People from miles away heard Jack Nicklaus rubbing his hands together when he was approached to design Valhalla back in the 1980s. This 500-acre parcel of Kentucky land was an architect’s dream, with varied terrain, water and plenty of space. So much space that 40 possible course routings were considered before construction eventually began.
Valhalla finally opened for play in 1986 to a rapturous standing ovation but Valhalla is an old Viking word, which roughly translated means “Hall of the slain”, a mythical heaven for Norse warriors slain gloriously in battle. Hold on a minute, we know this is a tough course but surely it’s not that tough? Well, we do know that it took a Tiger to tame Valhalla in the 2000 US PGA Championship, which was the second time the club had played host to the US PGA (previously in 1996 won by Mark Brooks). The US PGA Championship returned to Valhalla in 2014, which Rory McIlroy won in the evening twilight to secure his fourth Major title.
We’re great fans of the US reciprocal guest policy which is similar to the system that is prevalent in Europe. We’re delighted that Valhalla embraces this policy, allowing members of other golf clubs to play the course providing they are introduced beforehand.
The front nine at Valhalla is fashioned in a links-style with fairways that pitch and roll through a fairly flat, low-lying and open valley. Jack needed to do a bit of earth moving to create the outward half, not only to make a visually attractive sequence of holes, but also to protect the fairways from possible storm damage. The back nine, on the other hand, is a much more traditional tree-lined layout.
A number of minor tweaks were made by Nicklaus ahead of the two majors mentioned earlier and Big Jack was selected again to modify the course prior to the eagerly awaited 2008 Ryder Cup which put Valhalla Golf Club under the world’s spotlight once more. Team USA emphatically won the 37th Ryder Cup with an impressive 16½-11½ victory over Europe, heralding their first win since 1999 at The Country Club in Brookline.
Wonderful course, but over rated. I was fortunate to play with our pro, Chad. The highlight was on the par where Sergio kept dumping balls in the H2O at the Ryder Cup, Chad reached in two. Alas, he did not make eagle but impressive nonetheless. In my opinion the back is much tougher than the front. Using your imagination walking up 18 must be impressive, overwhelming, humbling...pick your adjective at a major tournament with a large crowd.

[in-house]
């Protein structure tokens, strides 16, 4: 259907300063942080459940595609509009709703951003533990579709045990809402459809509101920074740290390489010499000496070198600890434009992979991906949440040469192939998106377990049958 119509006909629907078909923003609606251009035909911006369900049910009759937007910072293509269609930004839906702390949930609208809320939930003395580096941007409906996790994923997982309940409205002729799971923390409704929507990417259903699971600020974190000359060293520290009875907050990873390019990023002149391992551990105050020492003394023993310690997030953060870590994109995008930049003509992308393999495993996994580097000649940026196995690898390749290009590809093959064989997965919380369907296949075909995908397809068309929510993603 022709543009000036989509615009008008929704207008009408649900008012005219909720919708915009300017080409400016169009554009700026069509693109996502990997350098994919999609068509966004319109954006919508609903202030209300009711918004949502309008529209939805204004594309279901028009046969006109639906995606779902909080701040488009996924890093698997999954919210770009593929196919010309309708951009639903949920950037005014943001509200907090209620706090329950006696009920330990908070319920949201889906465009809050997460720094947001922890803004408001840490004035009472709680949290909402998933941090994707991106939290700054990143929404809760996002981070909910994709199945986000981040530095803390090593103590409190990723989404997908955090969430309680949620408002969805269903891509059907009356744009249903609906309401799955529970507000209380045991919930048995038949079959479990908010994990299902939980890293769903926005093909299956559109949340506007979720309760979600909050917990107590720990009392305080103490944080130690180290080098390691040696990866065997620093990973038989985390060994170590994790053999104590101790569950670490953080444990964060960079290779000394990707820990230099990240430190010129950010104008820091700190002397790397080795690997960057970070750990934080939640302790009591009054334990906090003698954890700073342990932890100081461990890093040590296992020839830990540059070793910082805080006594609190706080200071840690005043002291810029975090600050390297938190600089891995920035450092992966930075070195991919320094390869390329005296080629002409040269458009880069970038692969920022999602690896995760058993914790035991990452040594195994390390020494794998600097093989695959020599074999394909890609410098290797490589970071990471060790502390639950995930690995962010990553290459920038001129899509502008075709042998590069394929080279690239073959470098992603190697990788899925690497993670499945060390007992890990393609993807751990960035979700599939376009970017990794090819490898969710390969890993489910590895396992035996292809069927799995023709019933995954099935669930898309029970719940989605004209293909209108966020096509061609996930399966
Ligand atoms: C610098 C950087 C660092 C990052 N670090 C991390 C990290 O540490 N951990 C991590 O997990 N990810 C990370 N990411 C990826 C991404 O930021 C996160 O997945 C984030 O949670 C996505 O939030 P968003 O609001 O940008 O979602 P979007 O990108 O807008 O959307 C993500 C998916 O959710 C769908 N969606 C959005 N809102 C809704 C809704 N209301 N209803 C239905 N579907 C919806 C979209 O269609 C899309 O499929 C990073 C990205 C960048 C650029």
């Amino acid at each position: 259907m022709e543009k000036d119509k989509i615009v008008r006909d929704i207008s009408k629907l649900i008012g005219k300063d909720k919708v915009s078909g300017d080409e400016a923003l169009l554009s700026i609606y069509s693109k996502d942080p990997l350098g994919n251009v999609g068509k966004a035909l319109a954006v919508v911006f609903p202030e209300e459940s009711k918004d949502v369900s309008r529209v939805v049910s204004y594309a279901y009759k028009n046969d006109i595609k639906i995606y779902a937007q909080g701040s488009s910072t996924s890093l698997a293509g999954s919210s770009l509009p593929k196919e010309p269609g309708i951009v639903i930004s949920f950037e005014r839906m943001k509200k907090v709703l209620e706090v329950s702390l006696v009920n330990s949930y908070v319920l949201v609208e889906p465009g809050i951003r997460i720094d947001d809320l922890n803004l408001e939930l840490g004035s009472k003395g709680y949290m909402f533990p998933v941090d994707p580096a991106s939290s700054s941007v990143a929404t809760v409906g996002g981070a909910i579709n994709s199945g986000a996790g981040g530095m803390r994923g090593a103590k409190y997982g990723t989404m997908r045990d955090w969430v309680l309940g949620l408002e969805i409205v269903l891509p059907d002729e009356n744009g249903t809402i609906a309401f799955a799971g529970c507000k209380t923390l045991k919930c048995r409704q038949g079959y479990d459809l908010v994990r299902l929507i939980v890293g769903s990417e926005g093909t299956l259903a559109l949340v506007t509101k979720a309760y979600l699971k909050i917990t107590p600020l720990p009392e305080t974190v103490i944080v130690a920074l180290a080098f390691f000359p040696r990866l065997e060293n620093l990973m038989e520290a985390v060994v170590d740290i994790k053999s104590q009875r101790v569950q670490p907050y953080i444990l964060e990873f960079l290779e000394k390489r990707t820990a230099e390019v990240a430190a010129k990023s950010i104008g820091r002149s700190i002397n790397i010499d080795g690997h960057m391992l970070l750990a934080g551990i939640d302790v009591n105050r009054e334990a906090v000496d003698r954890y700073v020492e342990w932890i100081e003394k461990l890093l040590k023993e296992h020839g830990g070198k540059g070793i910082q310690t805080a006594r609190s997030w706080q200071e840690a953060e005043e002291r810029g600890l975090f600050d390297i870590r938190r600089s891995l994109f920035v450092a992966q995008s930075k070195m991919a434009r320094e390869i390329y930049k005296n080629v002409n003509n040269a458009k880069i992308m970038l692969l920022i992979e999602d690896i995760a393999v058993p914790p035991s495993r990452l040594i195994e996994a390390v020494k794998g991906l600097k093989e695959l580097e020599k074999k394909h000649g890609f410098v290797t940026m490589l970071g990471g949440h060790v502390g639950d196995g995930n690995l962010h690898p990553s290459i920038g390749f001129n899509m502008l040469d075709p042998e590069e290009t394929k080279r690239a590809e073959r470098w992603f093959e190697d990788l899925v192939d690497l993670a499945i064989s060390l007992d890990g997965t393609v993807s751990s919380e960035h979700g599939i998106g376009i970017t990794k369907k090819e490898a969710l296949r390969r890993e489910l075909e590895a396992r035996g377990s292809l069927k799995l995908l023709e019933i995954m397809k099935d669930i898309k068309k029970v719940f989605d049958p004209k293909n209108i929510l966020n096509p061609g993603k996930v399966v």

Valhalla is an outstanding place. The clubhouse is magnificent. Probably the most beautiful I've ever come across. As for the course itself, it's a real treat. Lots of different ways to approach how you navigate holes here, and Jack makes you examine all your options with every shot. I'd definitely agree with previous reviews that the back is stronger than the front, but the outward half is certainly nothing to knock. Numbers 2 and 7, the front's Par 5's, are fantastic risk-reward holes. Both can be reached in 2, but water and sand around each green make it a tall order to make an eagle. Laying up on each of those holes, as I did, secured easy pars with makable birdie putts that didn't require much stress, as going for the greens would have. The 4th is a good short Par 4, and the 6th is a beast of a hole. My friend, an assistant pro at Valhalla, says it's the hardest hole in Kentucky. It's believable, and it hasn't always been like that, as Nicklaus moved the green 100 yards back from its original location next to a creek, to an area surrounded by trees. Yet, even with the difficulty of #6, #12 makes its own argument for being a beast. Missing the fairway here almost guarantees the best score you can make is a 5. Even if you do hit the fairway, par is a tall order. After (likely) getting your rear end kicked in there, you move onto #13, the signature hole with the island green. It's a fairway wood or long iron off the tee, and a wedge into the green. Assuming you don't psych yourself out because of the water, it's not a hard hole to make birdie on. #15 is another great Par 4, with the meandering creek along the right side providing a strong challenge, with a very quaint, relaxing view. After more challenges on the 16th and 17th, you get one last chance to bite back on the short Par 5 18th. Avoid the water, put the ball on the correct side of the green, and birdie is a very realistic option so that you can end your round in happy fashion. This is a very fair course, as a whole. Keep it in the short grass and on most holes, you'll have a green light to attack the flag. Once you're in the rough, you are forced to play defensively and limit the damage. Nothing but good things to say about Valhalla though. I would love to come back here, and in part to the exciting tournaments it's hosted in the past, is worthy of many more big tournaments going forward.